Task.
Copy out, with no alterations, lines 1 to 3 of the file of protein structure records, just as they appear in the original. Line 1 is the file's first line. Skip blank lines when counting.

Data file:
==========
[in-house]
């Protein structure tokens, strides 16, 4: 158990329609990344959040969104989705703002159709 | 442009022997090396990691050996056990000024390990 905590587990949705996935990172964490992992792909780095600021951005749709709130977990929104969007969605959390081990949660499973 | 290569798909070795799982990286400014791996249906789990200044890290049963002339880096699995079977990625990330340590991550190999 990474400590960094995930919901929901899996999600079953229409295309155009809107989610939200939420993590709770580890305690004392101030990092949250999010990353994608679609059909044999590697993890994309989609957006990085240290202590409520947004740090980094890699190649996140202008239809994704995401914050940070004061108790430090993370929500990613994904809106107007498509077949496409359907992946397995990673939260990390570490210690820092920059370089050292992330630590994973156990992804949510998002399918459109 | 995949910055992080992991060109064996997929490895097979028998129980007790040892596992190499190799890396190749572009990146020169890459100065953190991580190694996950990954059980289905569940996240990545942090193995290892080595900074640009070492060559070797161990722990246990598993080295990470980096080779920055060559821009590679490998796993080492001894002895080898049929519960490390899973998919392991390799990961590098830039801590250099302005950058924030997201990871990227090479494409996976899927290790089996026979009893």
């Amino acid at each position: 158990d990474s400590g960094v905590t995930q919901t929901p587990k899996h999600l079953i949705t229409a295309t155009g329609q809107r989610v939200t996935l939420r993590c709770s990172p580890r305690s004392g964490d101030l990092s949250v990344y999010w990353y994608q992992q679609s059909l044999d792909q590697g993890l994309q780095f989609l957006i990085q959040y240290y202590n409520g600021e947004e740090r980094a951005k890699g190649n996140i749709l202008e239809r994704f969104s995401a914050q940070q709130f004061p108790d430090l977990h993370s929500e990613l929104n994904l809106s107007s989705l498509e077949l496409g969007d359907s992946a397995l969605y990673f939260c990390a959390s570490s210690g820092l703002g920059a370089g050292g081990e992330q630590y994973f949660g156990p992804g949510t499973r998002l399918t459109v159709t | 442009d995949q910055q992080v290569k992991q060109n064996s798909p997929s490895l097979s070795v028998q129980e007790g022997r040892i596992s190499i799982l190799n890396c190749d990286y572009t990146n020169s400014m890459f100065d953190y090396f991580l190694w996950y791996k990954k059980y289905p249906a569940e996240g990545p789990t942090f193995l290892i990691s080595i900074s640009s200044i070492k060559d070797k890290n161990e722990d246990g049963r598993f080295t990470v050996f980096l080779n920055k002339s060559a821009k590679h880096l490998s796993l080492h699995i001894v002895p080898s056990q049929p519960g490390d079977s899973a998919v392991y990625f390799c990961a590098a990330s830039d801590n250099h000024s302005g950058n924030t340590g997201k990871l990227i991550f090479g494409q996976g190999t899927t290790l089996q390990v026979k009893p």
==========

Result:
[in-house]
């Protein structure tokens, strides 16, 4: 158990329609990344959040969104989705703002159709 | 442009022997090396990691050996056990000024390990 905590587990949705996935990172964490992992792909780095600021951005749709709130977990929104969007969605959390081990949660499973 | 290569798909070795799982990286400014791996249906789990200044890290049963002339880096699995079977990625990330340590991550190999 990474400590960094995930919901929901899996999600079953229409295309155009809107989610939200939420993590709770580890305690004392101030990092949250999010990353994608679609059909044999590697993890994309989609957006990085240290202590409520947004740090980094890699190649996140202008239809994704995401914050940070004061108790430090993370929500990613994904809106107007498509077949496409359907992946397995990673939260990390570490210690820092920059370089050292992330630590994973156990992804949510998002399918459109 | 995949910055992080992991060109064996997929490895097979028998129980007790040892596992190499190799890396190749572009990146020169890459100065953190991580190694996950990954059980289905569940996240990545942090193995290892080595900074640009070492060559070797161990722990246990598993080295990470980096080779920055060559821009590679490998796993080492001894002895080898049929519960490390899973998919392991390799990961590098830039801590250099302005950058924030997201990871990227090479494409996976899927290790089996026979009893």
């Amino acid at each position: 158990d990474s400590g960094v905590t995930q919901t929901p587990k899996h999600l079953i949705t229409a295309t155009g329609q809107r989610v939200t996935l939420r993590c709770s990172p580890r305690s004392g964490d101030l990092s949250v990344y999010w990353y994608q992992q679609s059909l044999d792909q590697g993890l994309q780095f989609l957006i990085q959040y240290y202590n409520g600021e947004e740090r980094a951005k890699g190649n996140i749709l202008e239809r994704f969104s995401a914050q940070q709130f004061p108790d430090l977990h993370s929500e990613l929104n994904l809106s107007s989705l498509e077949l496409g969007d359907s992946a397995l969605y990673f939260c990390a959390s570490s210690g820092l703002g920059a370089g050292g081990e992330q630590y994973f949660g156990p992804g949510t499973r998002l399918t459109v159709t | 442009d995949q910055q992080v290569k992991q060109n064996s798909p997929s490895l097979s070795v028998q129980e007790g022997r040892i596992s190499i799982l190799n890396c190749d990286y572009t990146n020169s400014m890459f100065d953190y090396f991580l190694w996950y791996k990954k059980y289905p249906a569940e996240g990545p789990t942090f193995l290892i990691s080595i900074s640009s200044i070492k060559d070797k890290n161990e722990d246990g049963r598993f080295t990470v050996f980096l080779n920055k002339s060559a821009k590679h880096l490998s796993l080492h699995i001894v002895p080898s056990q049929p519960g490390d079977s899973a998919v392991y990625f390799c990961a590098a990330s830039d801590n250099h000024s302005g950058n924030t340590g997201k990871l990227i991550f090479g494409q996976g190999t899927t290790l089996q390990v026979k009893p």